This image was a lucky accident. I was standing next to my car along a tour route at one the wildlife refuges in the Central Valley, looking at a large flock of sandhill cranes and Ross’s geese, when I saw this egret flying by. I quickly turned, pressed the autofocus button on the back of the camera, followed the bird, and held the shutter button down as the egret landed.
The photograph languished in my archives for awhile before I processed it. Maybe I didn’t realize its potential right away because it was such a grab shot. But I did finally process it recently, and found several things to like about it.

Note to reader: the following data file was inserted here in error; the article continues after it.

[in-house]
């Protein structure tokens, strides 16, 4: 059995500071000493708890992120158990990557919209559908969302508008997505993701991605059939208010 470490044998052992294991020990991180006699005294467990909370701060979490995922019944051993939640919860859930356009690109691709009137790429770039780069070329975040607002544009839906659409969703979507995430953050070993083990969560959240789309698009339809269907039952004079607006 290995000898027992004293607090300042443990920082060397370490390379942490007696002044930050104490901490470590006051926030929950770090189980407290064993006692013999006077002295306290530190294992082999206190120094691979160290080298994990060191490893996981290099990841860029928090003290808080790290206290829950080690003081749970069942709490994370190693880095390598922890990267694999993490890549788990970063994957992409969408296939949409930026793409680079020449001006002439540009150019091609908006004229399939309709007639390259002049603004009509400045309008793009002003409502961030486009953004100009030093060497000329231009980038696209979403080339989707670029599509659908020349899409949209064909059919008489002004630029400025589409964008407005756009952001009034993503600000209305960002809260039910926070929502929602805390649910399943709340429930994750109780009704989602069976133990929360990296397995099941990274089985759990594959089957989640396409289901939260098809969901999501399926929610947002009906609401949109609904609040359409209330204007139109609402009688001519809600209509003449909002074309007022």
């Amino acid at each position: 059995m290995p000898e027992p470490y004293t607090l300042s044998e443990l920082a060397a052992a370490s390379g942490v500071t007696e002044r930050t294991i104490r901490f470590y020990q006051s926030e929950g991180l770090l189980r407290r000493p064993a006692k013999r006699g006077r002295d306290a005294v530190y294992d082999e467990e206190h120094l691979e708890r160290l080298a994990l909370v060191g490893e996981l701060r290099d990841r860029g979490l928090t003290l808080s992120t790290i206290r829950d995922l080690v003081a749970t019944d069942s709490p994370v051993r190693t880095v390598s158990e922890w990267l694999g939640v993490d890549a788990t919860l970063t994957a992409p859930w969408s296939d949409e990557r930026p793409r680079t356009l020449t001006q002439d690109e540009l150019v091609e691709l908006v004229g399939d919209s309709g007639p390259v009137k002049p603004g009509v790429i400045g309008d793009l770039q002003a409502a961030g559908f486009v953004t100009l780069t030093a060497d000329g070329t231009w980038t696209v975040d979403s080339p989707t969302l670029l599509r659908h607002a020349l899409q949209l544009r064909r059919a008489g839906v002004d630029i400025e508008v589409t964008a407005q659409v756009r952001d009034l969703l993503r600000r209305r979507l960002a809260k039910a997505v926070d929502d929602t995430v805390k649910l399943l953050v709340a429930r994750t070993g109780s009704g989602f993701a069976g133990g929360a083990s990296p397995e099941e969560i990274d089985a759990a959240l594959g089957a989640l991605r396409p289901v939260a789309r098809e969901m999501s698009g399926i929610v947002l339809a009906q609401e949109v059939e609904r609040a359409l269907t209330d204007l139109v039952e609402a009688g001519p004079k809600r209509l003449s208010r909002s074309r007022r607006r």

First, there’s the contrast. Most of the frame is dark, but the two key elements – the bird and the road – are lighter, so they stand out. Any time you can place a light subject against a dark background, and have that subject stand out cleanly and distinctly against its surroundings, you have the potential for a strong image. There’s no sunlight in this photo, so the contrast isn’t created by sun and shade, but by the juxtaposition of a white bird against dark vegetation. But it doesn’t matter how the contrast is created, as long as it’s there. (The same idea also works for dark subjects against light backgrounds. I talk more about both kinds of contrast in this post.)